On the other hand, Williams and graduate student Stanley O. King II (Grad ’09, ’11) are looking at what enhances memory and learning. The sensation of novelty, something new and different, heightens awareness and attention. “If you put an animal in a novel situation first and then train him on something, that animal will remember much better.
“We’re tracing the pathways, and what we’re finding out is that the same pathways are involved in memory modulation,” Williams says. Part of his quest is finding the conditions that lead to almost-perfect memory.
The implications of such research—understanding memory and cognitive function to the extent that ideal learning conditions or traumatic emotional reactions can be controlled—are immense. If perfect memory can exist, will everyone have access? If memories can be edited, who controls what you suppress and what you enhance?
Williams sees his role as a discoverer. “With any discovery, there’s going to be evil as well as good, and you just hope that the applications would be used for good.”
The fear factor
Bethany Teachman deals with people who are their own worst enemies when it comes to remembering things, like daddy longlegs in a basement. That’s why she keeps tarantulas in her psychology lab.
Working with former graduate student Shannan Smith-Janik (Grad ’04, ’08), she studied memory bias in highly anxious people, specifically people with spider phobia symptoms. The subjects remembered spider-related words on a list much better when a tarantula was present while they were learning. She also has people handle the tarantulas to help them learn that even though they might feel anxious, the situation is safe.
Another study led Teachman and her team to develop a program that promises practical help for people with social anxieties or phobias. Using computer software, people can be trained to develop more positive associations in memories, ones they otherwise would twist into agonizing fulfillments of their negative self-image. People with social anxiety who had used the program were willing to speak longer when giving an impromptu speech.
In a separate study, people with high social anxiety were compared with those with low anxiety. Everyone gave an impromptu speech; everyone got virtually the same feedback, regardless of how they did; and both groups were asked questions about their speeches immediately and two days later.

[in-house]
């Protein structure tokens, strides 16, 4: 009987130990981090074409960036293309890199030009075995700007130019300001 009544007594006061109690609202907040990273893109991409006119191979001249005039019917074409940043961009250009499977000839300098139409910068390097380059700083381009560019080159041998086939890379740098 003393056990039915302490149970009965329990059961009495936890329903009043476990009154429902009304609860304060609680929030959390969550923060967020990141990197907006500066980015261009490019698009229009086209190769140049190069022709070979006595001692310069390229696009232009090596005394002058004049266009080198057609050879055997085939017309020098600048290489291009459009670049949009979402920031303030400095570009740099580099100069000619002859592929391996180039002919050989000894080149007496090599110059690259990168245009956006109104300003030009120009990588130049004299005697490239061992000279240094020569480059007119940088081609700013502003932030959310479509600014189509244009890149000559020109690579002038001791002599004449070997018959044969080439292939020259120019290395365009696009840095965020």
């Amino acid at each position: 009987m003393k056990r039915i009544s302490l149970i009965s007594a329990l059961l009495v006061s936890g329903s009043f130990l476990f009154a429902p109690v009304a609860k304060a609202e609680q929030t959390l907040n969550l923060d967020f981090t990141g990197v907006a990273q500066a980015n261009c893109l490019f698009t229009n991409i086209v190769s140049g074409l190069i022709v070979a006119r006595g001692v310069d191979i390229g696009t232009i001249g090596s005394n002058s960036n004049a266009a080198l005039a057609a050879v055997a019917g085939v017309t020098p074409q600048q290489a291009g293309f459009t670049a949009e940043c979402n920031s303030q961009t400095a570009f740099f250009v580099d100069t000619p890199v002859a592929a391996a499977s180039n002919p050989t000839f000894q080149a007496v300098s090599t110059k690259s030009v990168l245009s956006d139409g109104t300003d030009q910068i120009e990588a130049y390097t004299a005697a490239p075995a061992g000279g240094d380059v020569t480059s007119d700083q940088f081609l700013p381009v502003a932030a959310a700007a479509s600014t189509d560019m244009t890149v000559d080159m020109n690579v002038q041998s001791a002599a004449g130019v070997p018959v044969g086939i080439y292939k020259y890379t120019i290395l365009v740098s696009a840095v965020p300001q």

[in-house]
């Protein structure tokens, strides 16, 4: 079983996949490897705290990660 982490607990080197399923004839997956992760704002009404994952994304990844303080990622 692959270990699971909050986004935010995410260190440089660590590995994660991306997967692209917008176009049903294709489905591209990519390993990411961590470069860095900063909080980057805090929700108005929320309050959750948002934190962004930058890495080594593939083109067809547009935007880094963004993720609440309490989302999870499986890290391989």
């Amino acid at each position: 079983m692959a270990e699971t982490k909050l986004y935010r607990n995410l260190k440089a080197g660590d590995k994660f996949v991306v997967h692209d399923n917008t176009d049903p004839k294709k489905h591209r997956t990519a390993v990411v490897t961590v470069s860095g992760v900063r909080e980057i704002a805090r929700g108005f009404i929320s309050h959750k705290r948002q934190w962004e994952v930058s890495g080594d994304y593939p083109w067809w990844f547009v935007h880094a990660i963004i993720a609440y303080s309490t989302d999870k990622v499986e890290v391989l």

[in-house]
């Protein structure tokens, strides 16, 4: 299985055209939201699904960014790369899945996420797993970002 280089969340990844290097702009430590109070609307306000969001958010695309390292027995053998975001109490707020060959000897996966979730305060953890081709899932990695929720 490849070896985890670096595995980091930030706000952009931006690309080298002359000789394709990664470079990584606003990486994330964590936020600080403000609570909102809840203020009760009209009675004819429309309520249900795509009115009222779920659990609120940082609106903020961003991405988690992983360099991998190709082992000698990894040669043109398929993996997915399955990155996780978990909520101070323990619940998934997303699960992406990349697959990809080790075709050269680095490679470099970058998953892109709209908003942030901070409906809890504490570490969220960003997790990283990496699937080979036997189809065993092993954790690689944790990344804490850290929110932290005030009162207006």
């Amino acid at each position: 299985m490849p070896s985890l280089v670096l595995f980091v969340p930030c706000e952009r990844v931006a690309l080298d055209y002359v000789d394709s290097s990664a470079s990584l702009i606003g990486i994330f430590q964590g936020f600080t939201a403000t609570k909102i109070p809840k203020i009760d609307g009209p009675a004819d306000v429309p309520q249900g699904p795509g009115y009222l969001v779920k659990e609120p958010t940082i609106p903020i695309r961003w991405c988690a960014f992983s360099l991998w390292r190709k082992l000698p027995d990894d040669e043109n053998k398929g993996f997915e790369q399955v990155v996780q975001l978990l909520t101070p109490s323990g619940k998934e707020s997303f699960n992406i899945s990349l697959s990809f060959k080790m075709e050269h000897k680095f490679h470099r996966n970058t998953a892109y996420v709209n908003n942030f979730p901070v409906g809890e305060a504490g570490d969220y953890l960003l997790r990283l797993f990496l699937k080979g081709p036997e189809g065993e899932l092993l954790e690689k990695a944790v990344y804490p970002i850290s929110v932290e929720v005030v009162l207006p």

The high-anxiety group initially tended to remember the other person’s feedback more positively than they recalled their own and remembered their own feedback as worse (even though the feedback was comparable). Over time, the high-anxiety subjects chewed on the memory, massaging and distorting it. “Socially anxious people are dismissing positive feedback so that they retain their negative self-image and ignore the corrective information,” says Teachman. “They also exaggerate how well others do, and are less likely to dismiss their own negative feedback.”
Teachman says the studies have a common link. “What we’re trying to look at is, what are the cognitive biases and ways of processing information that will help us realize that we’re actually OK in a situation, and even though we feel some anxiety we can cope with it and do OK.”
From spiders to flies
Across the hallway from Jay Hirsh’s office in Gilmer Hall is a doorway marked “Fly Behavior Room.” It smells musty and is pitch dark—he pulls out a special flashlight to move past the dozens of incubators to wooden cases that monitor the movements of fruit flies.
Hirsh, a biology professor, was involved in a study where scientists implanted false memories in fruit flies. Led by Gero Miesenbock of the University of Oxford, the experiment entailed putting flies in a chamber where two distinct odors were introduced from separate areas. Flies in one area received an electric shock and developed a negative association with that smell. They remembered the shock and learned to avoid that area.
The researchers identified 12 neurons in the brain circuit responsible for the memory. Then they exposed the same circuit in fresh flies to a flash of light in conjunction with the odor, triggering a response in those neurons. Though the flies had never been shocked, they avoided the corresponding odor—they had a bad memory of something they’d never experienced.
Miesenbock described his approach as having the ability to “write directly to memory.”
Not so many years ago, scientists believed the brain stopped making new neurons after birth. Now they know neurogenesis continues in adulthood, and researchers like UVA psychologist Brian Wiltgen are probing the role of these new cells in learning and memory.
For example, it’s known that neurons originate in two areas of the brain and migrate to other structures like the hippocampus. “But exactly what these new cells are doing and how they’re involved is not known at all at the moment,” Wiltgen says.
There would seem to be an obvious assumption: more neurons, better learning and memory. So how do you generate more neurons? Previous research has shown correlations between exercise and an enriched environment (lots of mental stimulation) and increased neurogenesis; on the other hand, stress, anxiety and aging appear to decrease it. The evidence is suggestive, Wiltgen says, “but scientifically you really want to nail it, and that hasn’t been done.”